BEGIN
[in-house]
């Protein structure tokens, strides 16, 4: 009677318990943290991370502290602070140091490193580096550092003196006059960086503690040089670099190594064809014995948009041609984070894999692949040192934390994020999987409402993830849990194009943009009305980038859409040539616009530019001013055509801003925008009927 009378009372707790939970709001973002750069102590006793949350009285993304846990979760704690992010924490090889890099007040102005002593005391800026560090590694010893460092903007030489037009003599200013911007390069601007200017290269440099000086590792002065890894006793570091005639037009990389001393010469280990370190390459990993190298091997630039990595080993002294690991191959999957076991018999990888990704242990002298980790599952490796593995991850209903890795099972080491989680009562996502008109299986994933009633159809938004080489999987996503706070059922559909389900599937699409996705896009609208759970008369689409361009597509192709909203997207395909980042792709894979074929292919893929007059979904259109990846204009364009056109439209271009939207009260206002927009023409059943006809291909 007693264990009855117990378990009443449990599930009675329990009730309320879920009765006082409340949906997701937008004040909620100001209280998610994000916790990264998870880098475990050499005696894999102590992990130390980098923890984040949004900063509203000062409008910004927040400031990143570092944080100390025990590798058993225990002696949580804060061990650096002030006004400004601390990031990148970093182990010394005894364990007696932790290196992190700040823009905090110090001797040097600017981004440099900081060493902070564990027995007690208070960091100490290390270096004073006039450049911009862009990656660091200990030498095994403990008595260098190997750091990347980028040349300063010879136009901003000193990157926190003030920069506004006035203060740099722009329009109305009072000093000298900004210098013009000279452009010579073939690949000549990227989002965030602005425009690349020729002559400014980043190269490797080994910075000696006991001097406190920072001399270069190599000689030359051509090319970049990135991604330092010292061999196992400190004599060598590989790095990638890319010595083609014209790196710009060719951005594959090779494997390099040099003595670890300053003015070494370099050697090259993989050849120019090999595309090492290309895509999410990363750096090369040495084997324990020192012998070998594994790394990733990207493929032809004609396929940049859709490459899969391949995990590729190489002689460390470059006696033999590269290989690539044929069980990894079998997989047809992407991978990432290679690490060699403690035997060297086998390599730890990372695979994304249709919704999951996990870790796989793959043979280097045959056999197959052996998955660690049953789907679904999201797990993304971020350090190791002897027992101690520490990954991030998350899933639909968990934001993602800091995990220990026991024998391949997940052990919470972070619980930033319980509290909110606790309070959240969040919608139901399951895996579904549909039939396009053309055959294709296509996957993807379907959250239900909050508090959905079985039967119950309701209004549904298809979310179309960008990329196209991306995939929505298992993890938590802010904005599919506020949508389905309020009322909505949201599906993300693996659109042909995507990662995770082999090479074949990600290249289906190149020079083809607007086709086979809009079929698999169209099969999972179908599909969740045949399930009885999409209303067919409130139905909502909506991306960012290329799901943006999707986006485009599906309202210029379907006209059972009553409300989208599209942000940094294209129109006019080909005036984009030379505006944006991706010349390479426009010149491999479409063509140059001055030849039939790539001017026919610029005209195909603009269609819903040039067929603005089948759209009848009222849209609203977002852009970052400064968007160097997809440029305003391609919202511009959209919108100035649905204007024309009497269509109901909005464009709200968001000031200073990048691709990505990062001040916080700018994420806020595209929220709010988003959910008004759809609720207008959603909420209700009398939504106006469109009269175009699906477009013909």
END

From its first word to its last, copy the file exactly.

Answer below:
[in-house]
């Protein structure tokens, strides 16, 4: 009677318990943290991370502290602070140091490193580096550092003196006059960086503690040089670099190594064809014995948009041609984070894999692949040192934390994020999987409402993830849990194009943009009305980038859409040539616009530019001013055509801003925008009927 009378009372707790939970709001973002750069102590006793949350009285993304846990979760704690992010924490090889890099007040102005002593005391800026560090590694010893460092903007030489037009003599200013911007390069601007200017290269440099000086590792002065890894006793570091005639037009990389001393010469280990370190390459990993190298091997630039990595080993002294690991191959999957076991018999990888990704242990002298980790599952490796593995991850209903890795099972080491989680009562996502008109299986994933009633159809938004080489999987996503706070059922559909389900599937699409996705896009609208759970008369689409361009597509192709909203997207395909980042792709894979074929292919893929007059979904259109990846204009364009056109439209271009939207009260206002927009023409059943006809291909 007693264990009855117990378990009443449990599930009675329990009730309320879920009765006082409340949906997701937008004040909620100001209280998610994000916790990264998870880098475990050499005696894999102590992990130390980098923890984040949004900063509203000062409008910004927040400031990143570092944080100390025990590798058993225990002696949580804060061990650096002030006004400004601390990031990148970093182990010394005894364990007696932790290196992190700040823009905090110090001797040097600017981004440099900081060493902070564990027995007690208070960091100490290390270096004073006039450049911009862009990656660091200990030498095994403990008595260098190997750091990347980028040349300063010879136009901003000193990157926190003030920069506004006035203060740099722009329009109305009072000093000298900004210098013009000279452009010579073939690949000549990227989002965030602005425009690349020729002559400014980043190269490797080994910075000696006991001097406190920072001399270069190599000689030359051509090319970049990135991604330092010292061999196992400190004599060598590989790095990638890319010595083609014209790196710009060719951005594959090779494997390099040099003595670890300053003015070494370099050697090259993989050849120019090999595309090492290309895509999410990363750096090369040495084997324990020192012998070998594994790394990733990207493929032809004609396929940049859709490459899969391949995990590729190489002689460390470059006696033999590269290989690539044929069980990894079998997989047809992407991978990432290679690490060699403690035997060297086998390599730890990372695979994304249709919704999951996990870790796989793959043979280097045959056999197959052996998955660690049953789907679904999201797990993304971020350090190791002897027992101690520490990954991030998350899933639909968990934001993602800091995990220990026991024998391949997940052990919470972070619980930033319980509290909110606790309070959240969040919608139901399951895996579904549909039939396009053309055959294709296509996957993807379907959250239900909050508090959905079985039967119950309701209004549904298809979310179309960008990329196209991306995939929505298992993890938590802010904005599919506020949508389905309020009322909505949201599906993300693996659109042909995507990662995770082999090479074949990600290249289906190149020079083809607007086709086979809009079929698999169209099969999972179908599909969740045949399930009885999409209303067919409130139905909502909506991306960012290329799901943006999707986006485009599906309202210029379907006209059972009553409300989208599209942000940094294209129109006019080909005036984009030379505006944006991706010349390479426009010149491999479409063509140059001055030849039939790539001017026919610029005209195909603009269609819903040039067929603005089948759209009848009222849209609203977002852009970052400064968007160097997809440029305003391609919202511009959209919108100035649905204007024309009497269509109901909005464009709200968001000031200073990048691709990505990062001040916080700018994420806020595209929220709010988003959910008004759809609720207008959603909420209700009398939504106006469109009269175009699906477009013909």